I read Jim Louderback’s column from this week on DVD recordables with interest, but it was disappointing.
The most useful information in this column: Generic recordable DVDs don’t necessarily cost less than the brand names.
The rest of the column is just about hazing and an incomplete description of how he did various things you’re not supposed to do to DVD discs and then tried to see if they still worked.Since he did lots of things that you’re not supposed to do and many of the discs still worked immediately afterward, he came to the conclusion that it doesn’t matter what discs you buy.
Well, I used to do lots of things you’re not supposed to do to floppy disks. Sometimes I got away with it, and sometimes I didn’t, but since they weren’t repeatable experiments, that experience means nothing. And I didn’t try to present any of that experience as useful information either.
There is some advice that pertains to pretty much all recorded media and I’ll go ahead and repeat it here.
Buy the brand/type of media the drive manufacturer recommends. It’s not fair to say that, for instance, Verbatim discs are junk based on one bad experience with a Verbatim disc in one particular drive. Some combinations of disc and drive work better than others. That’s not to say that untested media won’t work, but it does mean you don’t know what you’re getting into. It’s better to know what you’re getting into.
This is why some people swear TDK is the best media and Verbatim is the worst, while someone else may say (with just as much passion) that Verbatim is the best media and TDK is the worst. I guarantee that the two people doing the arguing don’t have identical DVD burners.
Make at least two copies of everything. If the data is worth something to you, it’s worth the dollar or less it costs you to burn a second copy. Store it in a jewel case in a cool, dry, dark place. Why? Heat, light, and moisture are the three things aside from physical abuse that cause discs to break down most quickly. The jewels will protect the disc from physical abuse. Ironically, polystyrene jewel cases intended for CDs are more fragile than the media they protect, but in a way that’s a good thing. It gives you fair warning that you’re handling it too roughly.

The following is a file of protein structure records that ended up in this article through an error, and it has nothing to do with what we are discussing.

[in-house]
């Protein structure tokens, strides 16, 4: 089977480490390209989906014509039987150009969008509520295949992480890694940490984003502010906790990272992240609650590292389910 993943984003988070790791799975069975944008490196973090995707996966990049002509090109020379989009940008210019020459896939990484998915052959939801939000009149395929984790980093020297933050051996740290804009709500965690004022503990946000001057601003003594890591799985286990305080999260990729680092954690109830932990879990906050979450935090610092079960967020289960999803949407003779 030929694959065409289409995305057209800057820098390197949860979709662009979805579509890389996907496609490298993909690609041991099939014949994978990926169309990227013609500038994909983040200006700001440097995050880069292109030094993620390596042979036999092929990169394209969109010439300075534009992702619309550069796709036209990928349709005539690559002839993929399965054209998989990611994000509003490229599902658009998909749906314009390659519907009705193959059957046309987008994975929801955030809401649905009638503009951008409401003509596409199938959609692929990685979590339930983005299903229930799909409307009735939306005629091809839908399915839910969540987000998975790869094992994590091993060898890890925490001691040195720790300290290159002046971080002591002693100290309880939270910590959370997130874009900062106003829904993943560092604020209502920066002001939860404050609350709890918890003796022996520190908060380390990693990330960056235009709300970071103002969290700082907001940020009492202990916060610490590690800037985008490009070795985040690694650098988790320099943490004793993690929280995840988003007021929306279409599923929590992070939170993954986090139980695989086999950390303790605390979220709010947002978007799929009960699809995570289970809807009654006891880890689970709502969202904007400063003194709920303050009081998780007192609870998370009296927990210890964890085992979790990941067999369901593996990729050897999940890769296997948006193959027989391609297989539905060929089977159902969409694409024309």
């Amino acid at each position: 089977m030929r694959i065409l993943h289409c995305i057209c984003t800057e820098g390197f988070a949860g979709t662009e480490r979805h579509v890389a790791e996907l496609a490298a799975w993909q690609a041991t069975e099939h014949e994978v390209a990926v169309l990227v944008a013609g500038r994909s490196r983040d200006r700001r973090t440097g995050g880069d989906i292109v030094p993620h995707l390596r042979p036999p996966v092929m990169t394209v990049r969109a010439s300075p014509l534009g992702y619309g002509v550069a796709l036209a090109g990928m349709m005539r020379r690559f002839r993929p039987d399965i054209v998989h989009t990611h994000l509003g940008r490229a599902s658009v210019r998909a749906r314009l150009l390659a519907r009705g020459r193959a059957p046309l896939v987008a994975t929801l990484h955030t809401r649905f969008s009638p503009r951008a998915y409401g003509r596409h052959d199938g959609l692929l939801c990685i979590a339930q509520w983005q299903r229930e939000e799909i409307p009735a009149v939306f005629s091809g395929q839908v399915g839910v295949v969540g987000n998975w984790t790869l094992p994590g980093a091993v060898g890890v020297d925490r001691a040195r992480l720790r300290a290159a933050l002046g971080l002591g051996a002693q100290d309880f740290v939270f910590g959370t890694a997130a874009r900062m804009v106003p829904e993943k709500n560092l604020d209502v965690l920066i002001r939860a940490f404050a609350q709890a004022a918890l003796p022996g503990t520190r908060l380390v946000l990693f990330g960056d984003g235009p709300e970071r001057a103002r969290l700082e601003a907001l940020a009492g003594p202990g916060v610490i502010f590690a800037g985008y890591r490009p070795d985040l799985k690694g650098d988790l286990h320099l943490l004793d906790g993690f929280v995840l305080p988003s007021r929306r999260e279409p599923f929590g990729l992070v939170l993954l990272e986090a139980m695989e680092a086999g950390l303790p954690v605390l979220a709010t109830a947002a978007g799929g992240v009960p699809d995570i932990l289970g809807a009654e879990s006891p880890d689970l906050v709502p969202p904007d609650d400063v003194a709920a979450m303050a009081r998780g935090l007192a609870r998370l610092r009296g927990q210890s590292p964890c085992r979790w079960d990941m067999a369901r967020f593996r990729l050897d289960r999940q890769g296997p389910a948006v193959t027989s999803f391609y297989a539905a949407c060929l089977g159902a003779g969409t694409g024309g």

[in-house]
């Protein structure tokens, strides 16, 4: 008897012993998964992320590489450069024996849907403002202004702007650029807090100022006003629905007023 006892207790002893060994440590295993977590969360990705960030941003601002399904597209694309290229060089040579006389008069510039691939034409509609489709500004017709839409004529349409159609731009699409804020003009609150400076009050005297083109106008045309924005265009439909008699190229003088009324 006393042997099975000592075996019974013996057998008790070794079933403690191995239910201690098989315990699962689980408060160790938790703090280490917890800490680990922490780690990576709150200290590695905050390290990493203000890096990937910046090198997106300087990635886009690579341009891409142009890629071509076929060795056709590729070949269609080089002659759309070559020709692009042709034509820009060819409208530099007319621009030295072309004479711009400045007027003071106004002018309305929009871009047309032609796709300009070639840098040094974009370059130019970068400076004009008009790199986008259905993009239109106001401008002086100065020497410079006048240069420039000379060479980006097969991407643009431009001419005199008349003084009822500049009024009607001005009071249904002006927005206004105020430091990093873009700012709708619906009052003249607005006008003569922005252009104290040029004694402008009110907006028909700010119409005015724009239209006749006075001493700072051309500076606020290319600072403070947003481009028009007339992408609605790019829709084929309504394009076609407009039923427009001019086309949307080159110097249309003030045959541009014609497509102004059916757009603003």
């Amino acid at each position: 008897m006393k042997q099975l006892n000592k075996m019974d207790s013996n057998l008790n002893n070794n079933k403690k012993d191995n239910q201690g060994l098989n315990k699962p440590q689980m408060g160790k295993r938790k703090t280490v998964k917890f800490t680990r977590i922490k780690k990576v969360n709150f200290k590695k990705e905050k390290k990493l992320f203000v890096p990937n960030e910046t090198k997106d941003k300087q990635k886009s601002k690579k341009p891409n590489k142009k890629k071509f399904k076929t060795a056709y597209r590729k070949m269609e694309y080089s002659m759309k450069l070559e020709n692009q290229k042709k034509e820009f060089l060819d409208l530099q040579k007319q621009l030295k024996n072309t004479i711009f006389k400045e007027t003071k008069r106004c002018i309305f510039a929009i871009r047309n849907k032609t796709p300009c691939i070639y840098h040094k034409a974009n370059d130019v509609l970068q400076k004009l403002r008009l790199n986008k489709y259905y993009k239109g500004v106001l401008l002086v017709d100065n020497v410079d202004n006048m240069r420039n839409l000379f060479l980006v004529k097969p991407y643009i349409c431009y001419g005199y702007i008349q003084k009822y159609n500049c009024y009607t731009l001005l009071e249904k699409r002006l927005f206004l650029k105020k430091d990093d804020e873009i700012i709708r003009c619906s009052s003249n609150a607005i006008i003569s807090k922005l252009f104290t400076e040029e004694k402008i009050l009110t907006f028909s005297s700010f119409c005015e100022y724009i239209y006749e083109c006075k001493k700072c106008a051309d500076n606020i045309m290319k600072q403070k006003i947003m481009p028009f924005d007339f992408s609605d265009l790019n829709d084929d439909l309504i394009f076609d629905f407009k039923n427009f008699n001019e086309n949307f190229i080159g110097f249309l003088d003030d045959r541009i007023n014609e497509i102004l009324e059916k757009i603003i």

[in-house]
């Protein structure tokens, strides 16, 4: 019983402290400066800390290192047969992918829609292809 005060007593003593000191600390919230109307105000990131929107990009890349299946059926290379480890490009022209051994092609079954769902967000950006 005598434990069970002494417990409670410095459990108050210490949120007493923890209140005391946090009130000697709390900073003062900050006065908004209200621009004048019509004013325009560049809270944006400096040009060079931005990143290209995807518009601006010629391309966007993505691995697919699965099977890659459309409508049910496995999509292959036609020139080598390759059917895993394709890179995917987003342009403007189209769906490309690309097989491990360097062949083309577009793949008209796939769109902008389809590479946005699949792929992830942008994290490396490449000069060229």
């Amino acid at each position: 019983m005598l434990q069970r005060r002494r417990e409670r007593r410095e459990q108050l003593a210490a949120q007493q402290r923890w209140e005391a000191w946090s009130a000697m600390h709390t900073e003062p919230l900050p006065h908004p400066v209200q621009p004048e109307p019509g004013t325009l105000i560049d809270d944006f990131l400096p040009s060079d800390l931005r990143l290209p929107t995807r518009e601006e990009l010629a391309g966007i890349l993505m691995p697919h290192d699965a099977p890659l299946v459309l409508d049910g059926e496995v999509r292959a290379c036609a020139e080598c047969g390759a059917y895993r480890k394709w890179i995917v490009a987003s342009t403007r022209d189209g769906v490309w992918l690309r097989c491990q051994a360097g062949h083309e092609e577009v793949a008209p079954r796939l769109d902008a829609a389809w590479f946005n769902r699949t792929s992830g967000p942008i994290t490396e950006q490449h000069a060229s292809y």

If possible, store the second (or a third) copy offsite. A locked desk drawer at the office is a good candidate, but be careful if the owners of your office turn off the air conditioning during the weekends. Or store it at a friend’s house, and return the favor by storing a cache of discs for that friend.
And if it’s super-duper important… If the data absolutely has to be right, burn it at the slowest speed your software allows, and walk away from your computer until it’s finished. Discs written at the slowest speed are slightly more reliable than discs burned at high speeds, as are discs that didn’t require buffer-underrun protection to write.
It’s extremely rare for either of these things to make a difference, but if you’re paranoid, keep it in mind.
One other thing about cd’s/dvd’s is the type of dye used in the recording layer. There are three main ones today.
Phthalocyanine is supposedly the most stable. Its used in a lot of cd’s (and just recently in some dvd’s), that promote 300 year life spans for digital imaging and long term data storage.
Do you have some add’l info on how one could identify Phthalocyanine DVDRs ? Maybe some brand name suggestions or some such ?
I use dvd’s now by a company called Mam-A for my digital imaging. You can check them out here. They apparently hold the patent on Phthalocyanine dye. The Delkin Archival CD-R’s we use at work for our digital work also use the dye.
Here’s a page that tells how to spot the difference by looking at the discs.
Here’s a page with a basic overview of the dye.
Data Media Store sells the Mam-A disks. The Delkin ones can be bought at B&H Photo Video and other places I’m sure, though I’ve bought from both of these and had good service.